By Mary Anna Violi | @Mary Anna Violi
Yesterday afternoon I arrived home after nearly a week away, for I was participating in the Indiana University Writers’ Conference. The Conference ended on Friday, and early Saturday morning found me in Zionsville, where my sister-in-law Kelley and I headed out early to the village’s Outdoor Market. “Swiss-a Charge”, as my father used to call it in his best broken English, or Swiss Charge to non-Italians, proved irresistible with thick, colorful stems and huge frilly dark green leaves. Delicate, thin asparagus lobbied too for my attention, as did the mixed Spring lettuces, and overstuffed quarts of freshly picked chunky strawberries. All made their way into my market bag. I bought two large twists of fresh basil linguine and two equally huge twists of tomato fettucine from the lady who makes the homemade pasta. Three gigantic basil plants I purchased will be planted Sunday afternoon when I am home. An outdoor luncheon under the expansive shade of an eclectic bistro along the brick Main Street of the Village of Zionsville with my darling niece Lauren and dear Kelley capped off a most pleasant morning. After an intense week of work at the Writers’ Conference, dining al fresco and sipping crisp white wine with my brother Frank and with Kelley late Friday night on their deck was just the relaxing segue to my journey home I needed. Frankie even took us to the Dairy Queen drive-thru where we ordered small S’mores Blizzards, and then happily ate them at a pretty tree-lined spot overlooking the new hiking/biking trail in the village.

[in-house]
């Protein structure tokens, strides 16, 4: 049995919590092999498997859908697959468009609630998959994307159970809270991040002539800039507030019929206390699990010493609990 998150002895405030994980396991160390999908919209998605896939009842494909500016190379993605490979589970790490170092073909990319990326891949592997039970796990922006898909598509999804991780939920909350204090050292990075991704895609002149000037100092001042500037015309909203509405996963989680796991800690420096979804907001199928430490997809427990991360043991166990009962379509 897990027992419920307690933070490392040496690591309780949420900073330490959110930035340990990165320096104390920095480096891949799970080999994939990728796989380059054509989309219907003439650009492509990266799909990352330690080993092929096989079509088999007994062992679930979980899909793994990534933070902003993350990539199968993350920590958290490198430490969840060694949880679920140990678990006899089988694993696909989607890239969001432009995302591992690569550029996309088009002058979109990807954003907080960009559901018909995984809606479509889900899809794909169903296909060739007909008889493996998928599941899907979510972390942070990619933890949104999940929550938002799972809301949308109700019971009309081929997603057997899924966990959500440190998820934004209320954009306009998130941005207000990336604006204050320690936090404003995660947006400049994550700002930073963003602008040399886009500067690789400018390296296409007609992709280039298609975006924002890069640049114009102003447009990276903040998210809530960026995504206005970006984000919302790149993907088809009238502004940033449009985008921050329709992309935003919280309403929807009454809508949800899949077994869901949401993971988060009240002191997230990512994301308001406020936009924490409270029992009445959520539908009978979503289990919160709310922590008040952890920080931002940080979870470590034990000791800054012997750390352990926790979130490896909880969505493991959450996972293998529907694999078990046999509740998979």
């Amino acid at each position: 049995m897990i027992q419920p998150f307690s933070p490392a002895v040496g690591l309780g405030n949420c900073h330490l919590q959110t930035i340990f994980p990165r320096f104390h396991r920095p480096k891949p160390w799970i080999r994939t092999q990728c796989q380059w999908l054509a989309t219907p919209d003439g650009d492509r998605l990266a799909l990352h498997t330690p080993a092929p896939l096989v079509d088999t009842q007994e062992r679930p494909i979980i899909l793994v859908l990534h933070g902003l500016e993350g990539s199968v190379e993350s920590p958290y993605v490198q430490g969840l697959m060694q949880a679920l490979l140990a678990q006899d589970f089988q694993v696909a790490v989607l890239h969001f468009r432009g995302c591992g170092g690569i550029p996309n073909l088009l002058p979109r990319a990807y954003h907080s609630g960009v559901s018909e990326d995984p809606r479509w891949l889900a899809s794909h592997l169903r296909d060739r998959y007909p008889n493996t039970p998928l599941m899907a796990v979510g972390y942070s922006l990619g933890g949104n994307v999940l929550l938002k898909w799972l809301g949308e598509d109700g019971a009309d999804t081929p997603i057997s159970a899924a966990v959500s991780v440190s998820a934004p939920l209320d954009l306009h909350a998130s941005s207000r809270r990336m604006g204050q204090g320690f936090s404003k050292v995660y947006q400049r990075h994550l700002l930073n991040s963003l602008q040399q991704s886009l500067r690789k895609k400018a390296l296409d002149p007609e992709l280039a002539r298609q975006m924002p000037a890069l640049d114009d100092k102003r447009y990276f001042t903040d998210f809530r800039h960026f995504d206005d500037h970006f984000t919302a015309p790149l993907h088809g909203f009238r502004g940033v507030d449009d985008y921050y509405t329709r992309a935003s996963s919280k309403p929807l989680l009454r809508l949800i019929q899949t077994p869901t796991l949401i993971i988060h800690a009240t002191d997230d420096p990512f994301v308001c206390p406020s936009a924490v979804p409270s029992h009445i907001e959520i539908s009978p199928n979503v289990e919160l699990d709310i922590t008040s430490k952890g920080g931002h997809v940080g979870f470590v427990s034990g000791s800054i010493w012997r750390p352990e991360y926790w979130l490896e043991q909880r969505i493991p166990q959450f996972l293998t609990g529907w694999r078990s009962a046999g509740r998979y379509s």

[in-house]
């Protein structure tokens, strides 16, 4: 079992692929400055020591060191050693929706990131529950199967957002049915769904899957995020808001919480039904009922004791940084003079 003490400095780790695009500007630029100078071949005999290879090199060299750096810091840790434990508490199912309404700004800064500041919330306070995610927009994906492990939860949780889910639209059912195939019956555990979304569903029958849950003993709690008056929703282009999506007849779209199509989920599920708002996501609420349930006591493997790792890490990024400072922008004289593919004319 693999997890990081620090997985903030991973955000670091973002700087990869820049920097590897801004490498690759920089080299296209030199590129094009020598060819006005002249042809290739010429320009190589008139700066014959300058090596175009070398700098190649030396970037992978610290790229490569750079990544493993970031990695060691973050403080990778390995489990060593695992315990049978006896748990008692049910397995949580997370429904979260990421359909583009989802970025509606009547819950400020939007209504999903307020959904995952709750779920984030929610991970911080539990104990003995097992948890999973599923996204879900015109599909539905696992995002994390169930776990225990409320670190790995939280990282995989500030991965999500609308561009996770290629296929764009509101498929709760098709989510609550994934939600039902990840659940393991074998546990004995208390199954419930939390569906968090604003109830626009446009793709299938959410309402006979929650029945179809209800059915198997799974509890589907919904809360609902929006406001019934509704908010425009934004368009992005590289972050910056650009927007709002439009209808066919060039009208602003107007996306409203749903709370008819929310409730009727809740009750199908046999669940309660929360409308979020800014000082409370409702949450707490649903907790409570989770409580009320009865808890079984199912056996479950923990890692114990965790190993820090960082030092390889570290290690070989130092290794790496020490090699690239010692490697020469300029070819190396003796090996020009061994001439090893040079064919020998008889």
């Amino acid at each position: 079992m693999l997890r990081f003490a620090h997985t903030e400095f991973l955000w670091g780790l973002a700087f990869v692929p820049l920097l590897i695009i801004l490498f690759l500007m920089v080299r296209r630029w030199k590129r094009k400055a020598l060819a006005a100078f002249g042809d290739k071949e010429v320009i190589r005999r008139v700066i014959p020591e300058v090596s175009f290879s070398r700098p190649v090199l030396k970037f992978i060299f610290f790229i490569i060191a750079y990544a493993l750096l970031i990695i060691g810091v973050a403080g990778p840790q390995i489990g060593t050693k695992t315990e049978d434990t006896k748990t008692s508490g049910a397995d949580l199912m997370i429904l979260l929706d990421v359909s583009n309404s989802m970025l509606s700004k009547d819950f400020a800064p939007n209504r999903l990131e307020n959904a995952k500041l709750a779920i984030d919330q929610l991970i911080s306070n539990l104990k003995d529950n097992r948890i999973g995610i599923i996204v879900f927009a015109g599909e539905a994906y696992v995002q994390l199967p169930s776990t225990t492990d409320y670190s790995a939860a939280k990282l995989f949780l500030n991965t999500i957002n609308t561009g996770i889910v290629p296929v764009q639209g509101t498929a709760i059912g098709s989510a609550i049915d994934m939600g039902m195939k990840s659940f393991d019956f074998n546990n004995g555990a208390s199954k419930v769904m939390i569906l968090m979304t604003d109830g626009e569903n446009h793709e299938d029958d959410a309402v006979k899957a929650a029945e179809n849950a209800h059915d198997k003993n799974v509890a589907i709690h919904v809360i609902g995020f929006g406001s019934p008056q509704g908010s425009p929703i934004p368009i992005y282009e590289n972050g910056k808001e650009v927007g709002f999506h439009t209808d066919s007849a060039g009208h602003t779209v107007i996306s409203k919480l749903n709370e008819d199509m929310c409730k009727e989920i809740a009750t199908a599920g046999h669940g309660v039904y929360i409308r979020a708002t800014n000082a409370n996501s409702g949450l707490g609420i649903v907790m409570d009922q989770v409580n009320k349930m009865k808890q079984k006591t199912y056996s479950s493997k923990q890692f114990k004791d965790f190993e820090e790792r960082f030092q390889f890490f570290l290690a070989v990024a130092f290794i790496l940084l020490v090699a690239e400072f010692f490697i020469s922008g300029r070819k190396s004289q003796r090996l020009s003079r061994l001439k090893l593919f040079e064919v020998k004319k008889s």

Driving home under blue skies and sunshine, I conversed a bit with a friend taking care of our two indoor cats, and then with my daughter, Anjelica. In between times, I played my favorite Luciano Pavarotti arias on CDs. The two-and-a-half hours+ drive sped along. Before I knew it, I was back home. I had invited our family friend, caretaker of the cats, the mail, and the profusion of potted flowers to dine with me last evening. I cooked the bountiful Swiss Chard, roasted garbanzo beans in olive oil and crushed red pepper, and boiled cavatelli pasta, and mixed it all together with a basil marinara sauce. On such a perfect Spring evening, it seemed right to eat the meal on the dark red brick patio in the backyard. The black wrought iron furniture with the swivel chairs and comfy green cushions were made for such an evening and lend themselves to the house’s 1928 bungalow architecture. Mindful of our Franciscan nun friend, Sister Marie’s hectic schedule, for she is both the Music Director at the national headquarters here in town of the Sisters of Saint Frances, and the Chair of Religious Studies at my alma mater, Marian High School, I am pleased to have her company whenever she is able to come over and share a meal. She kindly brought a strawberry pie, and we ate the pasta with vegetables, drank Pinot Grigio, had a slice of pie, and talked the evening away, for we are both great talkers.
This morning dawned, but I managed to sleep in and get caught up on my sleep. Fellini and Coco Chanel, the cats, were not pleased that their Fancy Feast breakfast was tardy on my first morning back. I toasted naan bread, drizzled it with olive oil, prepared some of the fresh strawberries, brewed a combination of Teavana teas that I like, a chai and an oolong, with names far too long to remember, and I set up my breakfast camp on our front porch. I could rhapsodize for some time about the small square front porch and our backyard brick patio. The hanging ferns on the front porch, the wicker sofa and chairs with the blue and green swirly plush cushions, and the coffee table with its pot of Gerbera Daisies atop the blue and cream outdoor rug, and me armed with the Sunday New York Times, make me feel like a fortunate, relaxed woman on this sunny/partly cloudy morning. With Fellini and Coco Chanel dozing in the opened windows overlooking the porch, I slid back into my home life, albeit a richer one with the new friends and the writing insight I gleaned from the IU Writers’ Conference.
Ciao for now.